Happy First Birthday, SpikeFun

Click here to download SpikeFun...

Little more than a year ago, first public version of SpikeFun (0.24) was released after approx. 6 months of development in my spare time. It started as a small toy project of mine, aimed at learning how to simulate large-scale biological neural networks. For myself it was, and still is, a fascinating journey - two years ago I did not know almost anything past basic "Discovery Channel" knowledge of what neurons and synapses do...

Today, two years later, I think I know a bit better how little I know and how vast this subject actually is; but I fell completely in love with computational neuroscience and its endless, staggering, but yet beautiful complexity. When I started being interested in this exciting subject, terms like action potentials, membrane potentials, Ca conductance, STDP, dorsal thalamus, spiny stellate cells etc. were just bunch of meaningless random domain-specific terms... now at least I know how to model some of them, albeit very roughly :-)

So, how much have things progressed in SpikeFun since September 22nd 2011?

I would say, a bit... This is how the first public version of SpikeFun looked like:


SpikeFun 0.24 was modelling randomly wired single-compartment neurons (with single, myelinated, axonal projections) - it was slow compared to today's version (it was not able to use Intel's 256-bit AVX instruction set, for example), it could only model randomly wired "cubical" networks and its visualization capacity was very limited, using ancient OpenGL 1.1 feature set. Yet, it was able to model major synaptic receptor kinetics and it allowed me to start learning how to model certain aspects of mammalian central nervous systems...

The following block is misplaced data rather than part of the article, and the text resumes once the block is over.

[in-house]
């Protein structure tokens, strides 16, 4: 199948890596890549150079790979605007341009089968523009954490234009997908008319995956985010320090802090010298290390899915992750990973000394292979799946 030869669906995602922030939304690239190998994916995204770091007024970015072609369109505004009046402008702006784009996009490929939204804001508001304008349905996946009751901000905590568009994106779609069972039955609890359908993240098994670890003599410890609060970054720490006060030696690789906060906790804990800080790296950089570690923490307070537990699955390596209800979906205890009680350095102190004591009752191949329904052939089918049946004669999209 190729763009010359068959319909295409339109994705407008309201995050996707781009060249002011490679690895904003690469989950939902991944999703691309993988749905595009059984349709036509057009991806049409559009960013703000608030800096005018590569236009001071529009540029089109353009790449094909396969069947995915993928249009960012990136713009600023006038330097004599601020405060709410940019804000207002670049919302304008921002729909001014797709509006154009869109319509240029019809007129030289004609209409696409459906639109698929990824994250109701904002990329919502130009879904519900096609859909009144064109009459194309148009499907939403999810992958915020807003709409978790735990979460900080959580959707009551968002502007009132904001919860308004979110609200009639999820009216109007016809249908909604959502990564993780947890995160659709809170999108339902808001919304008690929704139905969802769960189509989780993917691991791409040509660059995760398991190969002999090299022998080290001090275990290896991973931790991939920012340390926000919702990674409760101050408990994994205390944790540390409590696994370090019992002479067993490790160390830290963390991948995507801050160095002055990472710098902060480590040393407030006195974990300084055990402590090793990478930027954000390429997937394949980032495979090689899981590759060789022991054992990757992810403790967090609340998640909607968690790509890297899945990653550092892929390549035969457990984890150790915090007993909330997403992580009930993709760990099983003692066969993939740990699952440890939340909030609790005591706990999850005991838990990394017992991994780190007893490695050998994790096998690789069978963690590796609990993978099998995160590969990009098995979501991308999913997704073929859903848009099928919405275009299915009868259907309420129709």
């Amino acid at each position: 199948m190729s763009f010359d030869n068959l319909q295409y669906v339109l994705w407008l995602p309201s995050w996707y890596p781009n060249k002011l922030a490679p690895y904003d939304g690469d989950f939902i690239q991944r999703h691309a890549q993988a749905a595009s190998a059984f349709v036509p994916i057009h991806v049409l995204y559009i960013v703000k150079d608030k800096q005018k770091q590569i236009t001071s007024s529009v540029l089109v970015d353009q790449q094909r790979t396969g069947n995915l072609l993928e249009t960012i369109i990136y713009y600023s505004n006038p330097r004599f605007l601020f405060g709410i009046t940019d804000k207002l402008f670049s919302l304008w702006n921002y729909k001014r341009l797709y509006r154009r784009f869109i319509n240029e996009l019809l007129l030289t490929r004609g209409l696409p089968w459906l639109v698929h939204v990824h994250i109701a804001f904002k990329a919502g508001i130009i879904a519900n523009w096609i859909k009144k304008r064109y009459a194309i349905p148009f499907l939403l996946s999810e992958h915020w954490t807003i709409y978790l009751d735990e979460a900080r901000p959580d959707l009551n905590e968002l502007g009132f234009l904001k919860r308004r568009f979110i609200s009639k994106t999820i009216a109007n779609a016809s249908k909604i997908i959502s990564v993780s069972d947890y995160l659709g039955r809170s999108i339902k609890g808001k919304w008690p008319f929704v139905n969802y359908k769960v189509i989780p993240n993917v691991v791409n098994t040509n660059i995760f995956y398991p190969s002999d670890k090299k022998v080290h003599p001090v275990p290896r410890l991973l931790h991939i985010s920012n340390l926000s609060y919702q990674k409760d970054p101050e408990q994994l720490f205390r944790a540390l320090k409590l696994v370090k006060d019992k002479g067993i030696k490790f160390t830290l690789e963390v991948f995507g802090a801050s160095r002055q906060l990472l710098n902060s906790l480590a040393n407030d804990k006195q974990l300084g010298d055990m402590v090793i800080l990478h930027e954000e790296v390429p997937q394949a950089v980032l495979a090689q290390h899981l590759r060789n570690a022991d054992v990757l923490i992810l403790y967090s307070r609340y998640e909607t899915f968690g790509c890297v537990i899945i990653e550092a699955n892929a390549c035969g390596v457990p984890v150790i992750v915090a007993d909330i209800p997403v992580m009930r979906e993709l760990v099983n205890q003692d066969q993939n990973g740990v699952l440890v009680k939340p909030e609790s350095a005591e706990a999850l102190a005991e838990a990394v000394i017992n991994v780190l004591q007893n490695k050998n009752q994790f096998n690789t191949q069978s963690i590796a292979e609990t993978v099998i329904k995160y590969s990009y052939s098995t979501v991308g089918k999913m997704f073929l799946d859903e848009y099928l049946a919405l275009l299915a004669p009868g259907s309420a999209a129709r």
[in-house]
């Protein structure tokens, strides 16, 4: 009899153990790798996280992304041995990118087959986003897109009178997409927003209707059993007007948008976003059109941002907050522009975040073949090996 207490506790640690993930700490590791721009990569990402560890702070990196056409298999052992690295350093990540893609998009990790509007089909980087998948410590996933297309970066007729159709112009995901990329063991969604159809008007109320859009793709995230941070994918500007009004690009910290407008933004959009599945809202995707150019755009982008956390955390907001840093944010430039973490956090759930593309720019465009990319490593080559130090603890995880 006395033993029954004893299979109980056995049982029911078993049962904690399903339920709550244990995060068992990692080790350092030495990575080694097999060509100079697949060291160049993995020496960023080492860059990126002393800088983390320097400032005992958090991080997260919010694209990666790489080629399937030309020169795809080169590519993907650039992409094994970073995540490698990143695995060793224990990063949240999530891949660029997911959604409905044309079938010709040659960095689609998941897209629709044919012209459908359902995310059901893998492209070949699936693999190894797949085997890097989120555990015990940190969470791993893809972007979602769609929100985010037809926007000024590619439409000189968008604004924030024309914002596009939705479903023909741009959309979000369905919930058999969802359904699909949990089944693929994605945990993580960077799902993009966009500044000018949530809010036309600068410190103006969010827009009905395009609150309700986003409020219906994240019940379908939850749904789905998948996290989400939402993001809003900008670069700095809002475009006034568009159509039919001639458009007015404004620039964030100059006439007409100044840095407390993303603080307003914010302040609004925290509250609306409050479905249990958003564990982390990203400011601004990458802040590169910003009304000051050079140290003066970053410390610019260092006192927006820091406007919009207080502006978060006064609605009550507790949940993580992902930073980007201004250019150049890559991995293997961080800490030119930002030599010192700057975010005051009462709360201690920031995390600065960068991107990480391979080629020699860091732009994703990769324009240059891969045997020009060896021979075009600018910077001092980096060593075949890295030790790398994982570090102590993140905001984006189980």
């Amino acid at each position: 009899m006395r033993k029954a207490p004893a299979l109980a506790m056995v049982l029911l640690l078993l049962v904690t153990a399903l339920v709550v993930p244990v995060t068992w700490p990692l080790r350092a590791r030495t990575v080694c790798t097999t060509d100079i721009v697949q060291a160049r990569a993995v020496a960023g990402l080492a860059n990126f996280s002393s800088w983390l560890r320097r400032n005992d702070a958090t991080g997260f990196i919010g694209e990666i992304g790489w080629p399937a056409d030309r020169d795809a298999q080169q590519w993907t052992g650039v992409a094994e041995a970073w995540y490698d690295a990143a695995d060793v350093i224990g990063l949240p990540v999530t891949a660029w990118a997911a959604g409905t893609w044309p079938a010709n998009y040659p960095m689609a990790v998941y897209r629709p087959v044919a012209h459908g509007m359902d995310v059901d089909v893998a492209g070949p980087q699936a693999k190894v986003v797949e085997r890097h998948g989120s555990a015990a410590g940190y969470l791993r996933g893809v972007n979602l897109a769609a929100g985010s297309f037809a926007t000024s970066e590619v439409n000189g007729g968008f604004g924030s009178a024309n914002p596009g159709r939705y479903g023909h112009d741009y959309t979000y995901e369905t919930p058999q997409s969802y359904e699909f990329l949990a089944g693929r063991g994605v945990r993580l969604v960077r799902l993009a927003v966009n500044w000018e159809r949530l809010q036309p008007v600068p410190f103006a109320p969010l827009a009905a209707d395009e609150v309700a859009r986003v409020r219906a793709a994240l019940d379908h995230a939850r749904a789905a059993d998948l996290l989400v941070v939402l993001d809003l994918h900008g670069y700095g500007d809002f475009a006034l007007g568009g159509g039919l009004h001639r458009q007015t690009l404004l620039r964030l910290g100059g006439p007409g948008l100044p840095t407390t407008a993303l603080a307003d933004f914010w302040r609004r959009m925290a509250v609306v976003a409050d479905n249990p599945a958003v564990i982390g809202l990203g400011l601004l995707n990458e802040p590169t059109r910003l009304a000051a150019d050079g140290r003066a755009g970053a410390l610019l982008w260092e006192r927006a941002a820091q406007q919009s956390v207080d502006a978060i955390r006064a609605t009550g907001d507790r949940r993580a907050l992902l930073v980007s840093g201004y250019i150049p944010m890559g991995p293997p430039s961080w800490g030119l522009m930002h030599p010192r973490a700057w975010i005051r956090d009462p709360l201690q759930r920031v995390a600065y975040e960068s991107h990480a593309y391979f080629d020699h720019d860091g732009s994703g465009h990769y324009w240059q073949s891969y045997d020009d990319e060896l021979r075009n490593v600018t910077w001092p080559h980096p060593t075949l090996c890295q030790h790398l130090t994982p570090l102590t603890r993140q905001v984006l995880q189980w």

Fast forward to October 2012 - where are we now?

This is how the latest public version of SpikeFun looks like now:


Today's SpikeFun is modelling anatomical regions of the mammalian central nervous system: Cortex, Thalamus (Dorsal Thalamus and Reticular Thalamic Nucleus including individual dorsal thalamus nuclei) and parts of the Brainstem (Pedunculopontine Tegmental Nucleus).

To achieve that, it models more than 20 subtypes of cortical, thalamic and brainstem neurons (fully extendible and configurable in XML format) demonstrating different spiking behaviors (regular spiking, low threshold spiking, bursting, fast spiking, late spiking, bursting/tonic dual-mode, etc.) with multiple axonal projections per neuron, myelinated and non-myelinated axonal collaterals, multiple compartments per neuron, topographical axonal projections (Connectomes) guided by anatomical recordings of the human CNS white matter (Diffusion Spectrum Imaging - DSI), miniature post-synaptic potentials (mPSPs), Spike-timing-dependent plasticity (STDP), short-term synaptic facilitation/depression, and many more...

Locally, neurons are connected statistically using experimental data (Binzegger et. al, 2004) collected from the primary visual cortex of the cat. Visualization is done using OpenGL shaders for the maximum performance, with two levels of precision ("boxes" indicating neuron somas or complete dendritic+axonal network). Finally, steps have been carried out to make the underlying DigiCortex engine extendible - with configurable simulation parameters in XML format.

Also, during this time, some (in my opinion) interesting milestones have been achieved:

Simulation of 8 Million Neurons with 1.4 Billion Synapses on a home PC